Browsing Tag



On Gay Marriage, Equal Rights, and Speaking Out

May 10, 2012
Barack Obama on Gay Marriage

Yesterday’s news that President Obama is now publicly supporting gay marriage has brought up a lot of chatter and caused some emotions to run high throughout the nation. When I heard the news, I was enjoying a respite from city life up in my friend’s recording studio. We had discussed the North Carolina amendment vote the night before and my heart went out to my friends that have campaigned aggressively to block this amendment from passing.

Unfortunately, there is still a lot of fear and even some hatred that drives people to create barriers for others in order for them to feel secure themselves.

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Social Media Strategy

How Does Social Media Affect Elections?

December 1, 2009

Today is a big day in Atlanta politics, and I thought it would be appropriate to revisit the topic of social media’s role in politics.  I won’t be getting into the candidates or my affiliation here, but the issue that I want to discuss is how important it is to use all the tools that are available to engage people through the channels they are already using.

VoteLast year, I wrote a post titled ‘Is This the Facebook and YouTube Election?‘ where I mentioned that Facebook and YouTube changed the dynamics of the Presidential election of 2008 in a profound manner.  Many more people were engaged in the process than ever before, and there was an outlet to connect with people in a way that we had never seen in the political process.  The Atlanta Mayoral race reminds me of that dynamic, and perhaps there is even MORE engagement this time.  I find this to be remarkable because local politics rarely gets this kind of attention.  Sure, people get fired up during a Presidential election, but the city level races are rarely in the limelight in this way.

What we’re seeing in the Atlanta race is a willingness to discuss the issues that the community is passionate about, and there has been a great deal of back and forth about the merits of the individual candidates in social channels.  Interestingly, in my conversations with friends, neighbors, etc., very few of those that I’ve spoken with have actually watched the candidates debate on TV.  There have been several televised debates, but many people are simply not tuning in.  But these same people are on Facebook constantly and are engaged in wall posts, video posts, etc. that relate to the race.  There have been several threads that I’ve participated in that have significant engagement with people that I know, and people that I’ve never met before.  Great information is being spread, and hopefully it’s helping people in their decision in the voting booth.  Many people have said they are on the fence, and I can’t think of a better way to get them off the fence than engaging them directly with information and opinions through a trusted friend network on Facebook.

There’s a lesson in this for brands.  People are engaging with each other in these spaces and for many of them it’s the primary way they engage with brands.  In this example, the political candidates are each their own brand, and it will be particularly interesting to see how the candidates use of social media factors into the results of the election.  It’s an incredibly tight race, and they are both doing what they can to get their supporters out to the polls.  There is a difference however – one has a much more robust following on Twitter and Facebook, while the other one is a relative newcomer to the scene.  There was a similar dynamic during the Presidential election last year.  I’m very interested to see if the same pattern holds this time around.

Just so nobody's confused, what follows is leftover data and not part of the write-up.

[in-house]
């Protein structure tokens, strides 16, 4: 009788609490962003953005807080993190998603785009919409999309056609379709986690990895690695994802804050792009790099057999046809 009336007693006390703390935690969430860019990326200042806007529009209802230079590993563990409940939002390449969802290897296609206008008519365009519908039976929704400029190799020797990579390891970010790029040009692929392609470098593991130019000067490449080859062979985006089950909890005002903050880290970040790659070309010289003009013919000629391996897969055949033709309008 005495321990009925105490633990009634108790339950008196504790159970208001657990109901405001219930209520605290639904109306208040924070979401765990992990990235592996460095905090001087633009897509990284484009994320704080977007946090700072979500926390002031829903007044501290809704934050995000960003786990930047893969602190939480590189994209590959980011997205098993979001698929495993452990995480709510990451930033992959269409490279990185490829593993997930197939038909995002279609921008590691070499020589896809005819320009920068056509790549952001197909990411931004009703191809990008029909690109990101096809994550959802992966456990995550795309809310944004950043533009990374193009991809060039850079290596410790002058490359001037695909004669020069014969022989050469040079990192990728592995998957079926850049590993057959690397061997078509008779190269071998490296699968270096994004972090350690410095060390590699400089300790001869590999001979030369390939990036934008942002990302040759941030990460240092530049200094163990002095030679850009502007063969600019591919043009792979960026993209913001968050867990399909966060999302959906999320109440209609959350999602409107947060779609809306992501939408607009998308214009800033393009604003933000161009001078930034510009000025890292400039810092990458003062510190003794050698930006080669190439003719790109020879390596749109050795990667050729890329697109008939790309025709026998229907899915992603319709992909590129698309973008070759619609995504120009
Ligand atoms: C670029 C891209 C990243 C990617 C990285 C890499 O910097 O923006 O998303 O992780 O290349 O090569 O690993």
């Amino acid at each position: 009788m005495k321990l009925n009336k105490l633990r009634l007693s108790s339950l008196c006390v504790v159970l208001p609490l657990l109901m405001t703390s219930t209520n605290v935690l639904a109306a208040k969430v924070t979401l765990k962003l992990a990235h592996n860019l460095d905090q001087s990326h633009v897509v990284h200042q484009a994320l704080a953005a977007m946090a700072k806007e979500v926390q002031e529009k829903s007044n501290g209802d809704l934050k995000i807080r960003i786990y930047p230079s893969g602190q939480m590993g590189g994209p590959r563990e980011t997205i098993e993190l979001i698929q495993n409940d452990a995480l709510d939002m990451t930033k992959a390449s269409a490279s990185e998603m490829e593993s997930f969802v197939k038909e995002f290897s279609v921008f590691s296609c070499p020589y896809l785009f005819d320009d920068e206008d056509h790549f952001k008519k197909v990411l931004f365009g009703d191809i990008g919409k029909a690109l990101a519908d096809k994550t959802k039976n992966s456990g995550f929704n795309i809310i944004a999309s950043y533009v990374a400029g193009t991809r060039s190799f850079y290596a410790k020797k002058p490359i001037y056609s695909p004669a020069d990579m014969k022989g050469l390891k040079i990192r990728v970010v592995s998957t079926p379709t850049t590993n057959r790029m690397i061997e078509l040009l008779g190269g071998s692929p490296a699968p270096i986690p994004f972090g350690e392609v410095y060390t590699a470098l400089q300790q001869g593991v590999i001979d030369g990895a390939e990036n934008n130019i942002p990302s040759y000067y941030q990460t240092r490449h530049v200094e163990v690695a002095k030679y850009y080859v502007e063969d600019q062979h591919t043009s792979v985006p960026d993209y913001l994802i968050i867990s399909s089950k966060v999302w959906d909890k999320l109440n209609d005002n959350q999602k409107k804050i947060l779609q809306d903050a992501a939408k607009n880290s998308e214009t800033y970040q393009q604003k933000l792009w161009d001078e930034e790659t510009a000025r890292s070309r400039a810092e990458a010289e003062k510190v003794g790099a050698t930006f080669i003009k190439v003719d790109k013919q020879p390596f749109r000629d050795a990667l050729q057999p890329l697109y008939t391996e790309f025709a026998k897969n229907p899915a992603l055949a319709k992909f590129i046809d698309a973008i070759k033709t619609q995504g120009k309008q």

What lessons do you take from this?  Have you been a part of a political discussion through social media that would never have happened otherwise?  How do you think social media affects elections?

Social Media Strategy

Is this the Facebook and YouTube election?

October 2, 2008

We are at an interesting junction in history right now, and it is fascinating to see how social media is shaping the political landscape in this election cycle.  Remember, in 2004 Facebook had just launched and was open to college students only, and YouTube didn’t even exist!  These two sites alone have totally changed the game and we are now in a new era of information sharing.  The old days where politicians got away with the occasional gaffe as long as the media didn’t pick up on it are over.  Now, practically every second of their day is recorded and posted almost instantly on YouTube and Twitter for the world to see and hear.  And of course on Facebook, the sharing of information and personal beliefs is occurring on a staggering scale.  Friends that I would have NEVER had political discussions with are engaging on Facebook.  In fact, instead of a 2-way dialog between 2 people, Facebook enables a multi-way dialog with a vast number of people.

Take for instance the status comments.  When someone on Facebook posts an observation or political view on Facebook, his or her whole friend network has the potential to see it.  If people comment back, not only does the original person receive alerts, but also everyone who comments on it receives an alert as well.  All of the sudden, what we think about the process can be expressed and discussed more easily with much larger groups of people.  Breaking down the physical and geographic barriers has huge implications, as we are not confined to hearing the prevailing beliefs of our particular corner of the world.

I believe that we are in the midst of a major shift in how people perceive politics.  No longer is it just for the older crowd that reads the newspaper and watches 60 Minutes.  Now everyone is talking – the question is: who is paying the most attention?

What do YOU think?  Is social media going to make a difference in this election?